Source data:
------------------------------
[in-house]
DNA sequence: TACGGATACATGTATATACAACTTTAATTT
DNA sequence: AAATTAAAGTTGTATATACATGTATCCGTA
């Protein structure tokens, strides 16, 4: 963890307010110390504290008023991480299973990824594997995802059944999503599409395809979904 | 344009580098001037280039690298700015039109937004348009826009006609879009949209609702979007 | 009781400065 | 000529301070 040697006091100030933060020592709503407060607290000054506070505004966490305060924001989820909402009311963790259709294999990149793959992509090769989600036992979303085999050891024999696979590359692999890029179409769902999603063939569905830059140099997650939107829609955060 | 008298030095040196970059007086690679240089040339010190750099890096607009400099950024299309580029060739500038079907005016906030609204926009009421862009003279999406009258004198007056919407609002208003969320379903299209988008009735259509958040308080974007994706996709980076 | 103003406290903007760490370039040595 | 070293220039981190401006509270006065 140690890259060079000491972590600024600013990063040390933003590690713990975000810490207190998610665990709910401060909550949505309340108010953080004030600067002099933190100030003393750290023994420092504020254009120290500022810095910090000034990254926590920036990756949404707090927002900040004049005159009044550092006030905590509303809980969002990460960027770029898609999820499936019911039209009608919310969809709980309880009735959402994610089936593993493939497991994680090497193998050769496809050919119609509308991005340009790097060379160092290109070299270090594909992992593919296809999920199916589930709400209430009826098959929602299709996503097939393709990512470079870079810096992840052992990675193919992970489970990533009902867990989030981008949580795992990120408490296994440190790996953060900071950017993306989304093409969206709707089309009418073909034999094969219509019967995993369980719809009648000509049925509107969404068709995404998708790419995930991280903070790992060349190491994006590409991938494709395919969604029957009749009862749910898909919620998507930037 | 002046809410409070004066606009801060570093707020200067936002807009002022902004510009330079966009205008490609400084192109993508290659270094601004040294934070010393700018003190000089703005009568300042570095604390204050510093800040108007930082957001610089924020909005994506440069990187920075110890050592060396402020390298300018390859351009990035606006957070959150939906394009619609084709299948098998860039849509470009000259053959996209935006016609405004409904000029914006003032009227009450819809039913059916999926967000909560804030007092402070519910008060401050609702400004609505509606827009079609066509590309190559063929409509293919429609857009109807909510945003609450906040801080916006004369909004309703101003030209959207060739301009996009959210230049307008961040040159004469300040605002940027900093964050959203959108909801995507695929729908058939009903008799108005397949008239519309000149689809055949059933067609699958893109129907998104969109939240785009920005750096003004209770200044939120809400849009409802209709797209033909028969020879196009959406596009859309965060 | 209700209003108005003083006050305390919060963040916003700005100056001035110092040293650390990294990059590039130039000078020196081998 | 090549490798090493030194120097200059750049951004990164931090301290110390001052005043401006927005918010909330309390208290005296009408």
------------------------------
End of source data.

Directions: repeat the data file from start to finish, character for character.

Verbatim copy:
[in-house]
DNA sequence: TACGGATACATGTATATACAACTTTAATTT
DNA sequence: AAATTAAAGTTGTATATACATGTATCCGTA
């Protein structure tokens, strides 16, 4: 963890307010110390504290008023991480299973990824594997995802059944999503599409395809979904 | 344009580098001037280039690298700015039109937004348009826009006609879009949209609702979007 | 009781400065 | 000529301070 040697006091100030933060020592709503407060607290000054506070505004966490305060924001989820909402009311963790259709294999990149793959992509090769989600036992979303085999050891024999696979590359692999890029179409769902999603063939569905830059140099997650939107829609955060 | 008298030095040196970059007086690679240089040339010190750099890096607009400099950024299309580029060739500038079907005016906030609204926009009421862009003279999406009258004198007056919407609002208003969320379903299209988008009735259509958040308080974007994706996709980076 | 103003406290903007760490370039040595 | 070293220039981190401006509270006065 140690890259060079000491972590600024600013990063040390933003590690713990975000810490207190998610665990709910401060909550949505309340108010953080004030600067002099933190100030003393750290023994420092504020254009120290500022810095910090000034990254926590920036990756949404707090927002900040004049005159009044550092006030905590509303809980969002990460960027770029898609999820499936019911039209009608919310969809709980309880009735959402994610089936593993493939497991994680090497193998050769496809050919119609509308991005340009790097060379160092290109070299270090594909992992593919296809999920199916589930709400209430009826098959929602299709996503097939393709990512470079870079810096992840052992990675193919992970489970990533009902867990989030981008949580795992990120408490296994440190790996953060900071950017993306989304093409969206709707089309009418073909034999094969219509019967995993369980719809009648000509049925509107969404068709995404998708790419995930991280903070790992060349190491994006590409991938494709395919969604029957009749009862749910898909919620998507930037 | 002046809410409070004066606009801060570093707020200067936002807009002022902004510009330079966009205008490609400084192109993508290659270094601004040294934070010393700018003190000089703005009568300042570095604390204050510093800040108007930082957001610089924020909005994506440069990187920075110890050592060396402020390298300018390859351009990035606006957070959150939906394009619609084709299948098998860039849509470009000259053959996209935006016609405004409904000029914006003032009227009450819809039913059916999926967000909560804030007092402070519910008060401050609702400004609505509606827009079609066509590309190559063929409509293919429609857009109807909510945003609450906040801080916006004369909004309703101003030209959207060739301009996009959210230049307008961040040159004469300040605002940027900093964050959203959108909801995507695929729908058939009903008799108005397949008239519309000149689809055949059933067609699958893109129907998104969109939240785009920005750096003004209770200044939120809400849009409802209709797209033909028969020879196009959406596009859309965060 | 209700209003108005003083006050305390919060963040916003700005100056001035110092040293650390990294990059590039130039000078020196081998 | 090549490798090493030194120097200059750049951004990164931090301290110390001052005043401006927005918010909330309390208290005296009408």